Wednesday, October 22, 2014

FAKE DR. Oz AND HIS DIET

Dr. Oz diet pill endorsement was based on embellished research.If it sounds too good to be true, it probably is, even if it is coming from the popular Dr. Oz. A diet pill that went viral after Dr. Oz promoted it on his show was advertised as a miracle-like weight loss supplement based on scientific evidence. According to CBS News on Oct. 21 those claims were based on research that was made up.
The researchers who were paid to pen the study paper making claims that the green coffee bean extract diet pill could help folks lose weight without diet or exercise have admitted they could not verify the data. This study was published back in 2012 in the journal Diabetes, Metabolic Syndrome and Obesity: Targets and Therapy and Dr. Oz promoted this new product on his show, according to WTSP Channel 10 News.
The company who employed the two researchers was fined millions, but what about Dr. Oz who was more than likely the driving force behind the diet pill’s popularity? He would be at fault if he knew that the claims about the pill were bogus in the research paper, but he claims that he did not.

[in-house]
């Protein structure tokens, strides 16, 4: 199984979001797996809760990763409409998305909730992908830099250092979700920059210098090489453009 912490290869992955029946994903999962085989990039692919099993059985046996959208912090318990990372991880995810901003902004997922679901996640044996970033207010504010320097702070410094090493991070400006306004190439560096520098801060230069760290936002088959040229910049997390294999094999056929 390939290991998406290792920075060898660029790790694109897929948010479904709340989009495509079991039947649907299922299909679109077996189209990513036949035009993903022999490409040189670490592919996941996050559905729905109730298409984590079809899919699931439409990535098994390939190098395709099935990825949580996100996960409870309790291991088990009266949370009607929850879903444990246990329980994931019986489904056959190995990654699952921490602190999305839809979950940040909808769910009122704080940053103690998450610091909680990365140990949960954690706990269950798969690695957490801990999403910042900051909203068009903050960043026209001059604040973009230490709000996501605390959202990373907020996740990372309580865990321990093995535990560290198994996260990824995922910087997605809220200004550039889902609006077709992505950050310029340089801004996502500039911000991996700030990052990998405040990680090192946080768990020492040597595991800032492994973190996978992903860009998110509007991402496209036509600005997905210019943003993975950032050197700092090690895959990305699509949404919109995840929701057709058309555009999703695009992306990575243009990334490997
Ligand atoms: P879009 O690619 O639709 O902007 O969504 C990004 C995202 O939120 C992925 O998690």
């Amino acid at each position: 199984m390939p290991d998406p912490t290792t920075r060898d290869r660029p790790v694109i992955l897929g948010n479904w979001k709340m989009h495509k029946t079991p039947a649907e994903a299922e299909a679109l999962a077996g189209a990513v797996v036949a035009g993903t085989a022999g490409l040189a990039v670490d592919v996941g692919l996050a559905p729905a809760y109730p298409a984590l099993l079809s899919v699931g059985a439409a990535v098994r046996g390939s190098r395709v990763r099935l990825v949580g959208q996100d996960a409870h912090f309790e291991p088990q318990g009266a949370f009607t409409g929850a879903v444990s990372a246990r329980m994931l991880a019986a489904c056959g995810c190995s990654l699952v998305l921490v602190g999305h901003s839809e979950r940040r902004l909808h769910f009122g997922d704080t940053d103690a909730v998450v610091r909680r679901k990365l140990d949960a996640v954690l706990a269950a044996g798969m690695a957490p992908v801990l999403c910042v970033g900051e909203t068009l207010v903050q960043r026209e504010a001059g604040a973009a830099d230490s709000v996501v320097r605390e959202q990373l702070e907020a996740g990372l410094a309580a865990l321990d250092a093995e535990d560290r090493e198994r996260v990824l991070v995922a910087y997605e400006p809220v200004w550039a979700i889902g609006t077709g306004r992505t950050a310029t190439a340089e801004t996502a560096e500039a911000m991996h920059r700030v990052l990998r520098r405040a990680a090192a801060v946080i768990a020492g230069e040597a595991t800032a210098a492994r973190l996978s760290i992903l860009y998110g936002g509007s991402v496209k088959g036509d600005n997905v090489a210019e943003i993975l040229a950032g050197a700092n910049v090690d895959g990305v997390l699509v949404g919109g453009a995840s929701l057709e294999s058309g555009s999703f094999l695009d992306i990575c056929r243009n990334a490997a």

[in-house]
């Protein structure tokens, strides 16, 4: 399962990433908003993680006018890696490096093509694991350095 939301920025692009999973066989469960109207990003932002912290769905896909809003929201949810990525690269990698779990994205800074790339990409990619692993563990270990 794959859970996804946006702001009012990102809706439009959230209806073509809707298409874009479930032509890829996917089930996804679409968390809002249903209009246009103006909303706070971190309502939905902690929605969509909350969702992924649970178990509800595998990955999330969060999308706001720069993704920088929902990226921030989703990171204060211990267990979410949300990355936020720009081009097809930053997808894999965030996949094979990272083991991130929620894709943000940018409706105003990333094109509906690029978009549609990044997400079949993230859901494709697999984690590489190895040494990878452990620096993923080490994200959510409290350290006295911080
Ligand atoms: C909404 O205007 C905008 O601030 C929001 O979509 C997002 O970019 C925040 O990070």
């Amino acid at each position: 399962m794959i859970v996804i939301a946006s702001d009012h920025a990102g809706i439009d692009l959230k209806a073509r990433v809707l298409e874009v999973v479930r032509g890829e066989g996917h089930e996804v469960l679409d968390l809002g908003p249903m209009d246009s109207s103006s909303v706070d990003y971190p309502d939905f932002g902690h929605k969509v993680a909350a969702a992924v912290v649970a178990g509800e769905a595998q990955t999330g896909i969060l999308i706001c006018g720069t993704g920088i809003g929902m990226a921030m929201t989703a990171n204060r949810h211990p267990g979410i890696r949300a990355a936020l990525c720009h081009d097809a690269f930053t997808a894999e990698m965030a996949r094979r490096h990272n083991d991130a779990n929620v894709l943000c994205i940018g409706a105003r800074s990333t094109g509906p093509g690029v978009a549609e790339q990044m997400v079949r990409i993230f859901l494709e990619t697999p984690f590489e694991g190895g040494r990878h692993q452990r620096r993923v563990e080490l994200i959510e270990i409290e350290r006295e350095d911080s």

He did his own study on the pill when the boom fell on the research he originally presented and after coming under criticism for promoting a “miracle cure” with less than honest research behind it. For his trial he recruited 100 women in his audience and he simply gave half the women the green coffee bean extract pill and the other half were given a placebo.
After two weeks the women given the diet pill lost an average of two pounds each and the placebo group lost an average of one pound each. This was seen as an attempt at damage control and many in the medical community and some folks in Congress were not convinced with his findings.
Oz defended himself and the role that he had in the sale of the pills. He insisted that his show is about “hope” and when he saw these diet pills and the original claims made on its effectiveness it offered hope.
The company that sponsored the study, Applied Food Science Inc. agreed to pay $3.5 million as part of their settlement for presenting the false research on the diet pill. This company should have known that the botched study didn’t prove a thing.
As far as Dr. Oz, he promoted the pills on good faith. He believed the research that came along with the product was correct. Legal analyst and CBS News correspondent Eboni Williams said “Unless there was proof that Oz knew the data was fraudulent, he couldn't be held liable. "A plaintiff could argue that he 'should' have known better, but it's a high burden to prove the requisite knowledge required to prevail in court."